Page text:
However, it seems inevitable that someone, somewhere, will find the temptation of capturing client-level MAC address/location/time-of-day triples to be an opportunity too hard to resist. One can certainly imagine security services looking at such a gold mine of information with large eyes, wet lips and hungry stomachs.

And this is where the issue of pocket WiFi becomes interesting. The current infrastructure that Skyhook Wireless and Google have built is designed to track access points, not clients. However, the rise of the iPad has started to create a demand for a technology that Vodafone, for example, is selling as the Pocket Wifi. These nifty little devices package a 3G modem and 802.11 WiFi router in a unit that is smaller than a slim mobile phone (you know, the form factor that everyone coveted before before the iPhone created the demand for large touch surfaces). The chief advantage of such a device is that the consumer can purchase a single 3G modem and share its wireless connection between gadgets such as the iPad and other devices like netbooks or laptops and thereby avoid having to purchase a separate 3G plan for each device.

The end result of this consumer convenience, however, is that a lot of people are going to be walking around the streets carrying with portable wireless access points in their pockets. And their MAC addresses will end up in the access point databases of Skyhook Wireless and Google. Eventually, someone will work out how to make a buck from this information and the pressure will be on to keep it up to date. For example: Google's record of my Pocket WiFi device was at least a week out of date, perhaps more.

And once they have done that, the pressure to collect location information from normal WiFi clients will increase and then suddenly, everyone carrying a WiFi-enabled smartphone (e.g., almost everyone) will be locatable, with exquisite precision, 24x7.

Scary, huh?

Update:Just because I could, I decided to plot some MAC addresses I found by doing a google search for the phrase "Mode:Managed Frequency:2.437 GHz Access Point:". Here's what I found:


Anonymous Anonymous said...

This is a nifty set of linkages you've described and built. I have a couple of comments though.
1. Today, anyone with a cellphone is locatable, with or without WiFi or GPS capability being present on the device....except that the location of every phone has to be derived by signal strength from cellphone towers, and triangulated. Every wireless telco has the ability to do this now, and the police depts regularly use this capability. Not "publicly" available knowledge, but already available nonetheless.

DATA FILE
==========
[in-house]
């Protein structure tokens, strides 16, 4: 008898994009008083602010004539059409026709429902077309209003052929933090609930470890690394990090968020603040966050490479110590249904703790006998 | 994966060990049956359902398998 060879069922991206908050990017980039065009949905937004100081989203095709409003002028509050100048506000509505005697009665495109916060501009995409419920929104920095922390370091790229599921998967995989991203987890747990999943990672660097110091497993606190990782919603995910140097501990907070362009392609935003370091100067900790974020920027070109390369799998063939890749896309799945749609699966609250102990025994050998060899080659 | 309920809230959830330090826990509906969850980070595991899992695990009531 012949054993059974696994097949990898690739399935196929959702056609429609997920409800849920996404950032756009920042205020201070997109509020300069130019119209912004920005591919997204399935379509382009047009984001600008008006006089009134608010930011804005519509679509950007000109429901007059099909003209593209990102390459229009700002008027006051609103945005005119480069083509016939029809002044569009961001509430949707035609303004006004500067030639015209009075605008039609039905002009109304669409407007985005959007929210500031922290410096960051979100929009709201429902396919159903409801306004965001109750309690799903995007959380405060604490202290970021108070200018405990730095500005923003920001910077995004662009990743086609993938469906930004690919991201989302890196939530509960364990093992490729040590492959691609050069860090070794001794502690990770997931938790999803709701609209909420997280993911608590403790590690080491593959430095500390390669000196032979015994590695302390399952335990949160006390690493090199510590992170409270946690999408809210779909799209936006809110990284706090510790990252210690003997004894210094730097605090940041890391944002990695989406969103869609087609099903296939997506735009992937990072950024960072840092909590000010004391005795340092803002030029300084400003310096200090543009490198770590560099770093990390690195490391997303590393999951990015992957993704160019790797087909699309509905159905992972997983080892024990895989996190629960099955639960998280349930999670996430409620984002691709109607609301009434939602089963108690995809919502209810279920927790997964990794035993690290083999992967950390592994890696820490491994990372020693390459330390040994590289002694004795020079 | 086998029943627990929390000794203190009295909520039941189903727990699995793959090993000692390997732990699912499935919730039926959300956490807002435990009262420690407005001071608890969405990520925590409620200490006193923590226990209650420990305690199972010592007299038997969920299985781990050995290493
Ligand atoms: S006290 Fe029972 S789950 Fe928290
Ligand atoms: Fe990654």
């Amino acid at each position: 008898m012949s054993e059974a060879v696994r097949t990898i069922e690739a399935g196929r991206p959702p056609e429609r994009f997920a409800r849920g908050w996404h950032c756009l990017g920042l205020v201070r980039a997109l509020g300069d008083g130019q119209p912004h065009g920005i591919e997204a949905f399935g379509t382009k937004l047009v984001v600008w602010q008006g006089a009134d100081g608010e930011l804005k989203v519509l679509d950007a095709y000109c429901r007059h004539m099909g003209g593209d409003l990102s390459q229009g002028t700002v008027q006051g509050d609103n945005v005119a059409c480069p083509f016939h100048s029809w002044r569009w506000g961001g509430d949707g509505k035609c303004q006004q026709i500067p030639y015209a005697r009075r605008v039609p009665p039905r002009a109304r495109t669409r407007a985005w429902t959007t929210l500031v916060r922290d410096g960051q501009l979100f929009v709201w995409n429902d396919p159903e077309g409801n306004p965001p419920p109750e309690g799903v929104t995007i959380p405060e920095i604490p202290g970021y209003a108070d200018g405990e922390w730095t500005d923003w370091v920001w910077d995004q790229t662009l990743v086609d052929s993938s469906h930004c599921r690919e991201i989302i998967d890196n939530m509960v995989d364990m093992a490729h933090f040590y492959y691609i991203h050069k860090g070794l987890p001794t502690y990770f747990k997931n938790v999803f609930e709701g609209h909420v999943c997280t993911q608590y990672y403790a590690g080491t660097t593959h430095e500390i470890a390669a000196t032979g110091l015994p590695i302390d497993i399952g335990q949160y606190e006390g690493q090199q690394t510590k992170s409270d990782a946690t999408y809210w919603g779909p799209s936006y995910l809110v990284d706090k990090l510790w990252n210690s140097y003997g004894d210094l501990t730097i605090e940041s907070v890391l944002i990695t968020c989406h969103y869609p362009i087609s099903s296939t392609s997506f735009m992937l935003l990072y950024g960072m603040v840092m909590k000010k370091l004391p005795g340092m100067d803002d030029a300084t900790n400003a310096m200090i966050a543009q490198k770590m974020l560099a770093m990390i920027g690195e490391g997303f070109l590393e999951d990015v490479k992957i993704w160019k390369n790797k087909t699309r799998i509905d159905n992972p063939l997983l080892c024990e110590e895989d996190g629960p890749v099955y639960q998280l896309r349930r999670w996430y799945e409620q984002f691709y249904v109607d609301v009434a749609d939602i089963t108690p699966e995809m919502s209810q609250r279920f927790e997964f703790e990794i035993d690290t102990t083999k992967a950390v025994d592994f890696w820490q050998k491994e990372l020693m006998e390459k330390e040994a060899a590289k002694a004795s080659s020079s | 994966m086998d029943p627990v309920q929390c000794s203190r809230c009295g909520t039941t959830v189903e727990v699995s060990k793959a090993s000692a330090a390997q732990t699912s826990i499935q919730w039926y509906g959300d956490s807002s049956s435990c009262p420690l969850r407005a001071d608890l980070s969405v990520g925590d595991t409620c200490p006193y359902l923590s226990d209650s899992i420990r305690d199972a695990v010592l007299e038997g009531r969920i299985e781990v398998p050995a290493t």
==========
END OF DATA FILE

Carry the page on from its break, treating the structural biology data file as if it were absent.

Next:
2. Having a portable cell service provided WiFi device should help DEFEAT this ability of Google and other "public" services to Geolocate you, since the location of the hotspot device changes without Google being aware of where it is...since the device talks to the wireless network, not the public WiFi networks.

Do you see it differently?


29 December 2010 at 09:44  
Blogger Jon Seymour said...

G'day G,

I posted my response as a separate post because blogspot gave me the impression that my response was too long even though it did actually manage to post it.


29 December 2010 at 10:41  
Anonymous Craig Bailey said...

Fun times! :-)
This has been going on for a number of years now. What's also interesting is that in the last two years or so companies like Google have been attempting to 'triangulate' (if that's the word) height as well - so they not only know where you are (x and y) but what level of a building you are on (z) also.
The obvious driver is advertising. If I know exactly where you are and what level (in a shopping center for example) I can push you (and anyone connected to your MyFi if that's the case) the most relevant ads...
Telcos (naively) tried to measure and control location, but with so much money to be made from localised advertising, there's no way the Googles and Foursquares (et al) are going to miss out. The consequence of this is less privacy.
Advertising and Privacy are always at odds... there's no such thing as privacy anymore. Sadly, it is best to assume that everywhere you go is trackable...

29 December 2010 at 10:55  
Anonymous PaulG said...

I recently had a WiFi only iPad and didn't think twice about how accurate google maps was... until leaving the town limits into more rural unpopulated areas, it would not find its way anymore. The trick was the Wifi (non 3G) iPads DON"T have GPS hardware and obviously they use the above described WiFi geolocation mechanism. This caused a short WTF period of excitement... For this reason, for in car navigation usage, a 3G iPad is the only way to go (even if you don't use 3G, just for the inclusion of GPS hardware)

29 December 2010 at 22:54